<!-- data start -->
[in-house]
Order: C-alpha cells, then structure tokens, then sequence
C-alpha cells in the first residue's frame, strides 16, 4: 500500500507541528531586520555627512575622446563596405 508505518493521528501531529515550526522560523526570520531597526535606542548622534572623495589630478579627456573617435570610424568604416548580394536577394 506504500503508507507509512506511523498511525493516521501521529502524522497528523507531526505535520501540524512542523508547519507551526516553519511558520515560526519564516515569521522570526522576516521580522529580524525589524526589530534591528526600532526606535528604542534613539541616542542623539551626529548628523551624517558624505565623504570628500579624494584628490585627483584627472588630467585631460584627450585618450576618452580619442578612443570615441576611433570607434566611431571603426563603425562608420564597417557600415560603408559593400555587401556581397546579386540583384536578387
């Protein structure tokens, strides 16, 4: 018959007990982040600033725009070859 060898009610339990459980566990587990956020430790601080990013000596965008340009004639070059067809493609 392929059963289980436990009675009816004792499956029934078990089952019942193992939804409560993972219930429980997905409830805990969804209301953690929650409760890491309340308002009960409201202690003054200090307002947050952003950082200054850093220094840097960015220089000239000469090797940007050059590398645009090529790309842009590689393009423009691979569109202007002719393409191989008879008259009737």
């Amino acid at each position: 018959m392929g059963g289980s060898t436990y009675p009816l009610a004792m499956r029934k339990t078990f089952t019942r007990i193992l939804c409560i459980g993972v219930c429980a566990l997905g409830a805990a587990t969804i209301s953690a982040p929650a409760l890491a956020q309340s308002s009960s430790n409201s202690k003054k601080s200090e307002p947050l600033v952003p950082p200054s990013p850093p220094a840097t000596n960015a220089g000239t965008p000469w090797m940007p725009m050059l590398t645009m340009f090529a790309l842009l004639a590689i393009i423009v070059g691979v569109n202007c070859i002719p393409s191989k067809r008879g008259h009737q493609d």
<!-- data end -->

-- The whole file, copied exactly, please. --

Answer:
[in-house]
Order: C-alpha cells, then structure tokens, then sequence
C-alpha cells in the first residue's frame, strides 16, 4: 500500500507541528531586520555627512575622446563596405 508505518493521528501531529515550526522560523526570520531597526535606542548622534572623495589630478579627456573617435570610424568604416548580394536577394 506504500503508507507509512506511523498511525493516521501521529502524522497528523507531526505535520501540524512542523508547519507551526516553519511558520515560526519564516515569521522570526522576516521580522529580524525589524526589530534591528526600532526606535528604542534613539541616542542623539551626529548628523551624517558624505565623504570628500579624494584628490585627483584627472588630467585631460584627450585618450576618452580619442578612443570615441576611433570607434566611431571603426563603425562608420564597417557600415560603408559593400555587401556581397546579386540583384536578387
């Protein structure tokens, strides 16, 4: 018959007990982040600033725009070859 060898009610339990459980566990587990956020430790601080990013000596965008340009004639070059067809493609 392929059963289980436990009675009816004792499956029934078990089952019942193992939804409560993972219930429980997905409830805990969804209301953690929650409760890491309340308002009960409201202690003054200090307002947050952003950082200054850093220094840097960015220089000239000469090797940007050059590398645009090529790309842009590689393009423009691979569109202007002719393409191989008879008259009737």
């Amino acid at each position: 018959m392929g059963g289980s060898t436990y009675p009816l009610a004792m499956r029934k339990t078990f089952t019942r007990i193992l939804c409560i459980g993972v219930c429980a566990l997905g409830a805990a587990t969804i209301s953690a982040p929650a409760l890491a956020q309340s308002s009960s430790n409201s202690k003054k601080s200090e307002p947050l600033v952003p950082p200054s990013p850093p220094a840097t000596n960015a220089g000239t965008p000469w090797m940007p725009m050059l590398t645009m340009f090529a790309l842009l004639a590689i393009i423009v070059g691979v569109n202007c070859i002719p393409s191989k067809r008879g008259h009737q493609d």